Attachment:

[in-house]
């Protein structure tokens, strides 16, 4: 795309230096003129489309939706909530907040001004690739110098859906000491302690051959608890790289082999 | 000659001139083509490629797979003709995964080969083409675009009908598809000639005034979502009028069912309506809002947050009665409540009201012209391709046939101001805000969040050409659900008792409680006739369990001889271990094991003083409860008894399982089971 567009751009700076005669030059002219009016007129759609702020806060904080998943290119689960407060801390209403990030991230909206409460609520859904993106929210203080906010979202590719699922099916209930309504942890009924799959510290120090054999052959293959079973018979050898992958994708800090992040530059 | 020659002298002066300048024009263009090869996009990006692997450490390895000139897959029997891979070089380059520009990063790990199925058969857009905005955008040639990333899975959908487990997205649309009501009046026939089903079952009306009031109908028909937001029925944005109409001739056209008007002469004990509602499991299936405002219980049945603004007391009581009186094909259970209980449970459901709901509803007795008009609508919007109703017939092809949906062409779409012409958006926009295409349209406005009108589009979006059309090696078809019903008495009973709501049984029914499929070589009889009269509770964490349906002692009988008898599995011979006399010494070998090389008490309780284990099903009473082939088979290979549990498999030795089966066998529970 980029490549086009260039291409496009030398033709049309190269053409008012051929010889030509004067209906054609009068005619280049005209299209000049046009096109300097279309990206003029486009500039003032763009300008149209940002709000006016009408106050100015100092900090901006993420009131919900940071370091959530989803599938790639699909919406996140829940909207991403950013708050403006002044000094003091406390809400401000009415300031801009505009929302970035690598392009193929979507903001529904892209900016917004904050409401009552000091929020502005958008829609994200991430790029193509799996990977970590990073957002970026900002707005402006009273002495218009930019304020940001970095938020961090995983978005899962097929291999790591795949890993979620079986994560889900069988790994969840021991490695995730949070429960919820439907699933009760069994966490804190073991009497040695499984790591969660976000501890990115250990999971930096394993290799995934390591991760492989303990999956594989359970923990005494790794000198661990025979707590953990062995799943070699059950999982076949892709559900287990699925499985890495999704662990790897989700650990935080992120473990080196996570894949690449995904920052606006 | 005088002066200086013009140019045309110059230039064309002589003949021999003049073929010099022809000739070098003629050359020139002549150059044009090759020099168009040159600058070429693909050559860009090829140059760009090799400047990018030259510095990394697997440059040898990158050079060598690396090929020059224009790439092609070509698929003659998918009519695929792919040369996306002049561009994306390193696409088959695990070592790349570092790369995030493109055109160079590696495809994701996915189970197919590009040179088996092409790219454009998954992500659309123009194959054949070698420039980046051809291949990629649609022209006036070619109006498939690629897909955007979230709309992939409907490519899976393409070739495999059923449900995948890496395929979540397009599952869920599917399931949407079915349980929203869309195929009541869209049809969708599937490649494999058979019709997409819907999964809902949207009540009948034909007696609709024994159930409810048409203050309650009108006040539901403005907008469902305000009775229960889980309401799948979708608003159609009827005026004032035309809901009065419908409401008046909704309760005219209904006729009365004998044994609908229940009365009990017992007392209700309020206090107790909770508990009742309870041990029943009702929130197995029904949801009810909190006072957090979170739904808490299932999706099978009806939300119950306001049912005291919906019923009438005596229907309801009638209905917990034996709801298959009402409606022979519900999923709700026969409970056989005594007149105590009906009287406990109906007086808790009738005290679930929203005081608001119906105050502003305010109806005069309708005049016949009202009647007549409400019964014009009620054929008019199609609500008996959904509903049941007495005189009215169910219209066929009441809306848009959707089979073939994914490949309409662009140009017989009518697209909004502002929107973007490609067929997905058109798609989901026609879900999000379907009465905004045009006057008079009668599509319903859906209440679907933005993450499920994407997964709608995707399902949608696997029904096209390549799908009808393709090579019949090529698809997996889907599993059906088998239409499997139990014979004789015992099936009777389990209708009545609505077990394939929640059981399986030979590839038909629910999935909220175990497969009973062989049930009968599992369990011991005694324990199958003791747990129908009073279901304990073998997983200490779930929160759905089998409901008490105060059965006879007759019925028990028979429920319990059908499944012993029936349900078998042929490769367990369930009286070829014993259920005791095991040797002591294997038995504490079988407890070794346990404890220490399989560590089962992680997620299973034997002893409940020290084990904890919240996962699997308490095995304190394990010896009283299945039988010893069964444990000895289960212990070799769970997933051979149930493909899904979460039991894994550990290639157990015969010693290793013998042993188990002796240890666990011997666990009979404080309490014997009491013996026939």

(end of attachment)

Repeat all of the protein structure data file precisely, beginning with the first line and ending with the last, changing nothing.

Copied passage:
[in-house]
């Protein structure tokens, strides 16, 4: 795309230096003129489309939706909530907040001004690739110098859906000491302690051959608890790289082999 | 000659001139083509490629797979003709995964080969083409675009009908598809000639005034979502009028069912309506809002947050009665409540009201012209391709046939101001805000969040050409659900008792409680006739369990001889271990094991003083409860008894399982089971 567009751009700076005669030059002219009016007129759609702020806060904080998943290119689960407060801390209403990030991230909206409460609520859904993106929210203080906010979202590719699922099916209930309504942890009924799959510290120090054999052959293959079973018979050898992958994708800090992040530059 | 020659002298002066300048024009263009090869996009990006692997450490390895000139897959029997891979070089380059520009990063790990199925058969857009905005955008040639990333899975959908487990997205649309009501009046026939089903079952009306009031109908028909937001029925944005109409001739056209008007002469004990509602499991299936405002219980049945603004007391009581009186094909259970209980449970459901709901509803007795008009609508919007109703017939092809949906062409779409012409958006926009295409349209406005009108589009979006059309090696078809019903008495009973709501049984029914499929070589009889009269509770964490349906002692009988008898599995011979006399010494070998090389008490309780284990099903009473082939088979290979549990498999030795089966066998529970 980029490549086009260039291409496009030398033709049309190269053409008012051929010889030509004067209906054609009068005619280049005209299209000049046009096109300097279309990206003029486009500039003032763009300008149209940002709000006016009408106050100015100092900090901006993420009131919900940071370091959530989803599938790639699909919406996140829940909207991403950013708050403006002044000094003091406390809400401000009415300031801009505009929302970035690598392009193929979507903001529904892209900016917004904050409401009552000091929020502005958008829609994200991430790029193509799996990977970590990073957002970026900002707005402006009273002495218009930019304020940001970095938020961090995983978005899962097929291999790591795949890993979620079986994560889900069988790994969840021991490695995730949070429960919820439907699933009760069994966490804190073991009497040695499984790591969660976000501890990115250990999971930096394993290799995934390591991760492989303990999956594989359970923990005494790794000198661990025979707590953990062995799943070699059950999982076949892709559900287990699925499985890495999704662990790897989700650990935080992120473990080196996570894949690449995904920052606006 | 005088002066200086013009140019045309110059230039064309002589003949021999003049073929010099022809000739070098003629050359020139002549150059044009090759020099168009040159600058070429693909050559860009090829140059760009090799400047990018030259510095990394697997440059040898990158050079060598690396090929020059224009790439092609070509698929003659998918009519695929792919040369996306002049561009994306390193696409088959695990070592790349570092790369995030493109055109160079590696495809994701996915189970197919590009040179088996092409790219454009998954992500659309123009194959054949070698420039980046051809291949990629649609022209006036070619109006498939690629897909955007979230709309992939409907490519899976393409070739495999059923449900995948890496395929979540397009599952869920599917399931949407079915349980929203869309195929009541869209049809969708599937490649494999058979019709997409819907999964809902949207009540009948034909007696609709024994159930409810048409203050309650009108006040539901403005907008469902305000009775229960889980309401799948979708608003159609009827005026004032035309809901009065419908409401008046909704309760005219209904006729009365004998044994609908229940009365009990017992007392209700309020206090107790909770508990009742309870041990029943009702929130197995029904949801009810909190006072957090979170739904808490299932999706099978009806939300119950306001049912005291919906019923009438005596229907309801009638209905917990034996709801298959009402409606022979519900999923709700026969409970056989005594007149105590009906009287406990109906007086808790009738005290679930929203005081608001119906105050502003305010109806005069309708005049016949009202009647007549409400019964014009009620054929008019199609609500008996959904509903049941007495005189009215169910219209066929009441809306848009959707089979073939994914490949309409662009140009017989009518697209909004502002929107973007490609067929997905058109798609989901026609879900999000379907009465905004045009006057008079009668599509319903859906209440679907933005993450499920994407997964709608995707399902949608696997029904096209390549799908009808393709090579019949090529698809997996889907599993059906088998239409499997139990014979004789015992099936009777389990209708009545609505077990394939929640059981399986030979590839038909629910999935909220175990497969009973062989049930009968599992369990011991005694324990199958003791747990129908009073279901304990073998997983200490779930929160759905089998409901008490105060059965006879007759019925028990028979429920319990059908499944012993029936349900078998042929490769367990369930009286070829014993259920005791095991040797002591294997038995504490079988407890070794346990404890220490399989560590089962992680997620299973034997002893409940020290084990904890919240996962699997308490095995304190394990010896009283299945039988010893069964444990000895289960212990070799769970997933051979149930493909899904979460039991894994550990290639157990015969010693290793013998042993188990002796240890666990011997666990009979404080309490014997009491013996026939």